Drinking vintage port wine is not for the faint of heart…nor the faint of wallet, for that matter. But oh how divine it is to drink a wonderfully aged vintage port as the finale to a grand evening! Before you drop a decent chunk of change on a bottle of port, make sure you do some research into what you are getting before you buy.
In our port article on this website, we talked about what grapes go into ports, and what types of ports there are (Ruby, Tawny, etc.) Vintage port takes it a step further. As we know with any wine, the vintage is the date that the grapes are picked, not the date the wine was bottled. So if you're drinking a vintage port, you are drinking a port of 100% of the grapes picked in a declared vintage year.
Declared year? You read right…a declared year is a vintage that the producer of the port (Dow, Taylor, Grahams, etc.) think is good enough to market as vintage port wine. There are some years that don't make the cut be it for weather or vineyard reasons. That doesn't mean that the port made that year is terrible to drink, but it just didn't make the cut to the "vintage" quality the shipper/producers were looking for, that's all. If it does not make it into a vintage port, the grapes are then used for non-vintage ports (many port houses will have different names for "de-classified" ports).
Choosing a Vintage Year
The tricky part comes with the declaration of vintage itself. It is not made by any panel or governing body as we see in many other wine producing areas in Europe. The declaration of vintage is made by the shipper (producer) themselves. In very good years, almost all the shippers will declare their wines. The decision on whether to declare a vintage is made in the spring of the second year following the harvest, so the port houses have time to see how the wine evolves and to evaluate whether or not the vintage has the "right stuff" to last for a long time.
Vintage port does last for a long time. A very long time. Particularly fine vintage ports can continue to gain complexity and drink wonderfully for many decades after they were bottled, and therefore can be particularly sought-after and expensive wines. Vintage ports are aged in barrels for a maximum of two and a half years before bottling, and generally require another ten to thirty years of bottle aging (or more) before reaching what is considered a proper drinking age.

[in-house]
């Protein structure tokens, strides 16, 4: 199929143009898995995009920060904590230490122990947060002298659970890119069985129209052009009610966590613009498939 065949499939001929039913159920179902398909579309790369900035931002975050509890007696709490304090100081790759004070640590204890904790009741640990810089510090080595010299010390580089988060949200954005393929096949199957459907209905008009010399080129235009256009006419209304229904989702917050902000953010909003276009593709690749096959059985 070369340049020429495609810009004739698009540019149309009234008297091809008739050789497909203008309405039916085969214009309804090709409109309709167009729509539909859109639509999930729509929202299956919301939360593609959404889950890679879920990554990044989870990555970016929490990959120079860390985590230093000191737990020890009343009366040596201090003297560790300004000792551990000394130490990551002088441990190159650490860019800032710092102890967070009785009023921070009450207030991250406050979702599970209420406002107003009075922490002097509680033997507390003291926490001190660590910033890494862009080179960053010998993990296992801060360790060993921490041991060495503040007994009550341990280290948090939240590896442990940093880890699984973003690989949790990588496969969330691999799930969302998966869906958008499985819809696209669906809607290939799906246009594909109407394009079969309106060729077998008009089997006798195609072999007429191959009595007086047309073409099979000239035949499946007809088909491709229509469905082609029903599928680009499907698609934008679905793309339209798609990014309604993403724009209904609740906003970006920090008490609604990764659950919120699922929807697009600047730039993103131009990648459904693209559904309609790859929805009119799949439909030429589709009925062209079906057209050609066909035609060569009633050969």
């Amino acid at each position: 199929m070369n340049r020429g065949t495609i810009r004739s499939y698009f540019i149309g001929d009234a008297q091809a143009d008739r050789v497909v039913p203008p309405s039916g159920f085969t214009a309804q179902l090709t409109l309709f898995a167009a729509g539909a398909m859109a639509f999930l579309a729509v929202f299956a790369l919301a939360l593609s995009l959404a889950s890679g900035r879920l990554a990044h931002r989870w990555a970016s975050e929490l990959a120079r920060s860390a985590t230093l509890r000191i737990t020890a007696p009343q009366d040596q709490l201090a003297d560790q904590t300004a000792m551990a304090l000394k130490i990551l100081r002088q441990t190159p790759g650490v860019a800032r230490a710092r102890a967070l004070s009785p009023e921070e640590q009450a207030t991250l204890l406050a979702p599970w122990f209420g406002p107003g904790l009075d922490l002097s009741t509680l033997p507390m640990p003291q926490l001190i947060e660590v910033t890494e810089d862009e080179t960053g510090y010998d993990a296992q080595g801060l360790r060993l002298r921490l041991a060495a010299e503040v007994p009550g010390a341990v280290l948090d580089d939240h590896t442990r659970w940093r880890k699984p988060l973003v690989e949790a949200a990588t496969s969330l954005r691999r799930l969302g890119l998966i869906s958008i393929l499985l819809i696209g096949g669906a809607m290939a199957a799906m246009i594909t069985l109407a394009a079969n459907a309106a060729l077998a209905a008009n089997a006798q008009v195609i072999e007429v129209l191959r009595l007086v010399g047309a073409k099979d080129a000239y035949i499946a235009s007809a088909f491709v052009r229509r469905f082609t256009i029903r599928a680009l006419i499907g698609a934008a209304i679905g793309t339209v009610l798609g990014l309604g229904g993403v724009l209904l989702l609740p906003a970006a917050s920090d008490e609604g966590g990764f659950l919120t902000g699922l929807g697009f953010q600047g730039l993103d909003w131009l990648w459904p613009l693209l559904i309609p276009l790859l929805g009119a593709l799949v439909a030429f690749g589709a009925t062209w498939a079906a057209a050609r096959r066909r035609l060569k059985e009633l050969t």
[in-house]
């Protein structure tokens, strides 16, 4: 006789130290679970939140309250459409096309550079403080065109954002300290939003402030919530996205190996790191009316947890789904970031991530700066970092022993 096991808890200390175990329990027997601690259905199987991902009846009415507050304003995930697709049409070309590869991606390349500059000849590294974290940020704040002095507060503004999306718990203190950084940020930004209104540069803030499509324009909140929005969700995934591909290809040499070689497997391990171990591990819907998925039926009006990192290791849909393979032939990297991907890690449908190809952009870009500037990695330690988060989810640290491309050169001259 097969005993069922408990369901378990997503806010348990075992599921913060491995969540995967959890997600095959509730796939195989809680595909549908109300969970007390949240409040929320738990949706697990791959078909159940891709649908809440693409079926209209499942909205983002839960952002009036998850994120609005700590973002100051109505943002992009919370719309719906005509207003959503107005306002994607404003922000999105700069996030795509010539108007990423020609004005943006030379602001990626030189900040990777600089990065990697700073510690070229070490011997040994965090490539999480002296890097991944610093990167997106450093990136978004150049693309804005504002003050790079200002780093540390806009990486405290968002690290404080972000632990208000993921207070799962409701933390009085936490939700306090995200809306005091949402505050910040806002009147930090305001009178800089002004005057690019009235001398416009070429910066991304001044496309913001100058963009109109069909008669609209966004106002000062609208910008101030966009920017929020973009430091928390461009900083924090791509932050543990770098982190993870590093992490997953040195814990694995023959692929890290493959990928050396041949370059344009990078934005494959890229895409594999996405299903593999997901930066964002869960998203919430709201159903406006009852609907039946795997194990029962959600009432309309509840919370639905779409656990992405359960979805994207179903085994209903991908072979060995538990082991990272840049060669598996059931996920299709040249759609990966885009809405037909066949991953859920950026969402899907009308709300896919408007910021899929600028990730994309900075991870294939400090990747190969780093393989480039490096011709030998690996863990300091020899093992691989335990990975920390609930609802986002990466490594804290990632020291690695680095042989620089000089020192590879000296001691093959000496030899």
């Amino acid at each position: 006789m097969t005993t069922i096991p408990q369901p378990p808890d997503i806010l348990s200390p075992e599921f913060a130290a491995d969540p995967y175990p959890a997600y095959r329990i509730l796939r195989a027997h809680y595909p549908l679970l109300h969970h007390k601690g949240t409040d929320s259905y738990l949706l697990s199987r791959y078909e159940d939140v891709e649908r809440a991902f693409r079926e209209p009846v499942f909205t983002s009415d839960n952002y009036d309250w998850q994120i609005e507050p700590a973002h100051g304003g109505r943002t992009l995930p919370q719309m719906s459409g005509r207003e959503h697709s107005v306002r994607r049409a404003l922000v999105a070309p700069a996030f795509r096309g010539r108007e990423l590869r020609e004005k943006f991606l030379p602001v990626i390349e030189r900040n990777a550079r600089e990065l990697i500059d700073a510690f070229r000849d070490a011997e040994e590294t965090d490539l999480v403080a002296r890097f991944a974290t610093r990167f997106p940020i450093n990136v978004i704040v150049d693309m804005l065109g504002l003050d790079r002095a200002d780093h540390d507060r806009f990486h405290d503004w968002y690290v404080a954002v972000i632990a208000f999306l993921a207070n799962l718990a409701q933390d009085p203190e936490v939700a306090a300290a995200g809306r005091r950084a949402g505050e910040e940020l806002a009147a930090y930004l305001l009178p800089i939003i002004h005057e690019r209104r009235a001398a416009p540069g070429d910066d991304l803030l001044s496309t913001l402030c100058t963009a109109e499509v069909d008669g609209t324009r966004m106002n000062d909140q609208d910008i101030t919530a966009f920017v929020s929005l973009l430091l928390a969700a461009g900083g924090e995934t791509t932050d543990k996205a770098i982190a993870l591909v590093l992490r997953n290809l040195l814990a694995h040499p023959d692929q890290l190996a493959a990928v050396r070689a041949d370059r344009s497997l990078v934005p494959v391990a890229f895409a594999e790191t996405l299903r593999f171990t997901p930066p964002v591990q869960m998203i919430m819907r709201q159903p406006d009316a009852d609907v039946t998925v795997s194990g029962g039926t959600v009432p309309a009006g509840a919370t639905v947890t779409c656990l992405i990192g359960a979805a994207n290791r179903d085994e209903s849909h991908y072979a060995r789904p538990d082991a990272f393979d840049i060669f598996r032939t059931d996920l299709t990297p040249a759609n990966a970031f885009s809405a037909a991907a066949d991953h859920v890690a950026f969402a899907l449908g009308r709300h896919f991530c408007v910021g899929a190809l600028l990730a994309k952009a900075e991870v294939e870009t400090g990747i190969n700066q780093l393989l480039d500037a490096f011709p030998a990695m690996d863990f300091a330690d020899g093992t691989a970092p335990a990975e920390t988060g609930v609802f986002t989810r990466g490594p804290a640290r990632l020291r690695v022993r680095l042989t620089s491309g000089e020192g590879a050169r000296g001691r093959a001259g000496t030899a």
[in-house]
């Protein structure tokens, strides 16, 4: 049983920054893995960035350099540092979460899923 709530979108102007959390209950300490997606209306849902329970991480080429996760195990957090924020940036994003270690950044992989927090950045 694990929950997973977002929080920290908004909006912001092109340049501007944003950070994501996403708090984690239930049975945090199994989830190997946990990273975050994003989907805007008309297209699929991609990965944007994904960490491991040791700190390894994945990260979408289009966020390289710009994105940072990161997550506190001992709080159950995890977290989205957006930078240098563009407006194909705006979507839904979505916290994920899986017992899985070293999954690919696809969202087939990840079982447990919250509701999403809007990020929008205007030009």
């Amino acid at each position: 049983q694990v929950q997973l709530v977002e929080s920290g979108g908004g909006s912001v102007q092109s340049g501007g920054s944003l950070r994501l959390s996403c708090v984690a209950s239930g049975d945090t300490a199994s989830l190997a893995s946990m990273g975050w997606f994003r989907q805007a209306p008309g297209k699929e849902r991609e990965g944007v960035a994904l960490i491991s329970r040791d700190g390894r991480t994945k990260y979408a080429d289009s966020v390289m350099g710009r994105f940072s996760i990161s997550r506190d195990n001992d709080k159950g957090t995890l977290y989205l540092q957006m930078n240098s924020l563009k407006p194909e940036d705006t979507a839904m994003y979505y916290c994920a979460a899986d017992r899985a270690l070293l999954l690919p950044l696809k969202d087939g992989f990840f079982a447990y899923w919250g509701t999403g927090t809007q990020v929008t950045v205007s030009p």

Although by far the most popular of ports, vintage ports only make up a small percentage of production of the port producers. This fact-and the fact that indeed it does take a patient person to age these wines for quite some time before the wine is ready to drink-makes these wines expensive, as we mentioned. Before you make the leap to purchase one, do some investigating into tasting notes of people who have consumed older vintages and read what they had to say.
When purchasing vintage ports, you are either purchasing newer ports with the intent to age them, or purchasing older ports that have already been aged. If you like the more fresh, vibrant flavors from your ports, you may want to look for some of the younger vintages. If you're like me and like the more oxidized, nutty, orange rind and smooth texture, then you may want to look for the older vintages.
The mistake people often make with ports is assuming you have to have some type of dessert with them. This is simply not true, and in many cases, more detrimental than helpful. Vintage port that has a decent amount of age on it can showcase a plethora of nuances and complexities that any dessert accompanying it would overwhelm. Don't get me wrong, non-vintage or less expensive port can be delightful with a great piece of chocolate or custard, but a glass of vintage of port by itself can suffice as the dessert at the end of the meal all by itself.
Serving and Drinking Vintage Port Wine
When you pour that delightful port into the glass, make sure of two things: 1) That the port is served at room temperature…not too chilled, and not too warm; 2) You may want to consider purchasing port glasses, especially if you think you'll be enjoying port on more than one occasion. Riedel makes splendid port glasses, as do other producers. Port is normally served in smaller pour amounts, so make sure if you don't have port glasses that you not pour a normal "wine" pour amount.
Research, Shop, Enjoy!
If you are not familiar with vintage port, and would like to take the dive, I would highly recommend doing some research, as I mentioned before, or going to your local wine shop and asking the wine person there for some help or direction. If all else fails, you can always go with the big-name producer/shippers like Dows' or Grahams that do a solid job on all of their wines. If you feel brave and want to venture out and try the lesser known shipper/producers, that can be as equally fun and sometimes less expensive than the well-known ones. Either way, enjoy!